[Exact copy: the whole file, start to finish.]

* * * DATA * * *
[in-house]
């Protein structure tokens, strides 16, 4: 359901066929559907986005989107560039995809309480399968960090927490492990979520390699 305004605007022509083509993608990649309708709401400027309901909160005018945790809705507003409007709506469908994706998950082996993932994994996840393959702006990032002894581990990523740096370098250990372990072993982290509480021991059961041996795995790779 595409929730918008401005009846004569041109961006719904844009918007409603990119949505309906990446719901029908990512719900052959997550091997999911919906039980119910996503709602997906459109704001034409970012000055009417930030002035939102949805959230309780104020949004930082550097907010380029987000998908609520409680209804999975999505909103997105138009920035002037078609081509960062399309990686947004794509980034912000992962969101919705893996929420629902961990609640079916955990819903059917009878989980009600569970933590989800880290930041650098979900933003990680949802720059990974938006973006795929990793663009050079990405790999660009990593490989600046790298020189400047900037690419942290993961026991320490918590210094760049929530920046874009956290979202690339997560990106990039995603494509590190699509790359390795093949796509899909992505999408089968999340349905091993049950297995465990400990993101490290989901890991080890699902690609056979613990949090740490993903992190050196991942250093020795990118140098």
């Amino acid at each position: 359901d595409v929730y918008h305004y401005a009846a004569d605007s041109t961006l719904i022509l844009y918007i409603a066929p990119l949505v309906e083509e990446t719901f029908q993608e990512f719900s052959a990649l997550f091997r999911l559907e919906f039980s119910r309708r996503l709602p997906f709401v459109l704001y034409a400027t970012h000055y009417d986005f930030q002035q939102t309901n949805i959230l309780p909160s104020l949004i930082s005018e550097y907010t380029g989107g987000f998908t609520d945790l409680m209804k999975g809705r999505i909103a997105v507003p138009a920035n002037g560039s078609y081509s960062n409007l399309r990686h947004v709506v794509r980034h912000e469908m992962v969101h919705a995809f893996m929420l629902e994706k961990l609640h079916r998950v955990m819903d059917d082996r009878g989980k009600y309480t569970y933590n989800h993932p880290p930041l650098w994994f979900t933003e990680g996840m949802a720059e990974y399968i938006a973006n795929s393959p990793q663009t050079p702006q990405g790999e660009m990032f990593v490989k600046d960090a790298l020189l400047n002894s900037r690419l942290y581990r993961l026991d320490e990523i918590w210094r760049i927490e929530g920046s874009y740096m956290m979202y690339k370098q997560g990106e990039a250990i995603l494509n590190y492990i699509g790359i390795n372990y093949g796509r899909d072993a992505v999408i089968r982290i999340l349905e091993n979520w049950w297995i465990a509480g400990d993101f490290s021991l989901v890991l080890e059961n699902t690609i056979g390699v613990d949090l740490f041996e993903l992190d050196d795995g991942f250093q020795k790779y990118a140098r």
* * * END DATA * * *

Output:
[in-house]
């Protein structure tokens, strides 16, 4: 359901066929559907986005989107560039995809309480399968960090927490492990979520390699 305004605007022509083509993608990649309708709401400027309901909160005018945790809705507003409007709506469908994706998950082996993932994994996840393959702006990032002894581990990523740096370098250990372990072993982290509480021991059961041996795995790779 595409929730918008401005009846004569041109961006719904844009918007409603990119949505309906990446719901029908990512719900052959997550091997999911919906039980119910996503709602997906459109704001034409970012000055009417930030002035939102949805959230309780104020949004930082550097907010380029987000998908609520409680209804999975999505909103997105138009920035002037078609081509960062399309990686947004794509980034912000992962969101919705893996929420629902961990609640079916955990819903059917009878989980009600569970933590989800880290930041650098979900933003990680949802720059990974938006973006795929990793663009050079990405790999660009990593490989600046790298020189400047900037690419942290993961026991320490918590210094760049929530920046874009956290979202690339997560990106990039995603494509590190699509790359390795093949796509899909992505999408089968999340349905091993049950297995465990400990993101490290989901890991080890699902690609056979613990949090740490993903992190050196991942250093020795990118140098």
């Amino acid at each position: 359901d595409v929730y918008h305004y401005a009846a004569d605007s041109t961006l719904i022509l844009y918007i409603a066929p990119l949505v309906e083509e990446t719901f029908q993608e990512f719900s052959a990649l997550f091997r999911l559907e919906f039980s119910r309708r996503l709602p997906f709401v459109l704001y034409a400027t970012h000055y009417d986005f930030q002035q939102t309901n949805i959230l309780p909160s104020l949004i930082s005018e550097y907010t380029g989107g987000f998908t609520d945790l409680m209804k999975g809705r999505i909103a997105v507003p138009a920035n002037g560039s078609y081509s960062n409007l399309r990686h947004v709506v794509r980034h912000e469908m992962v969101h919705a995809f893996m929420l629902e994706k961990l609640h079916r998950v955990m819903d059917d082996r009878g989980k009600y309480t569970y933590n989800h993932p880290p930041l650098w994994f979900t933003e990680g996840m949802a720059e990974y399968i938006a973006n795929s393959p990793q663009t050079p702006q990405g790999e660009m990032f990593v490989k600046d960090a790298l020189l400047n002894s900037r690419l942290y581990r993961l026991d320490e990523i918590w210094r760049i927490e929530g920046s874009y740096m956290m979202y690339k370098q997560g990106e990039a250990i995603l494509n590190y492990i699509g790359i390795n372990y093949g796509r899909d072993a992505v999408i089968r982290i999340l349905e091993n979520w049950w297995i465990a509480g400990d993101f490290s021991l989901v890991l080890e059961n699902t690609i056979g390699v613990d949090l740490f041996e993903l992190d050196d795995g991942f250093q020795k790779y990118a140098r």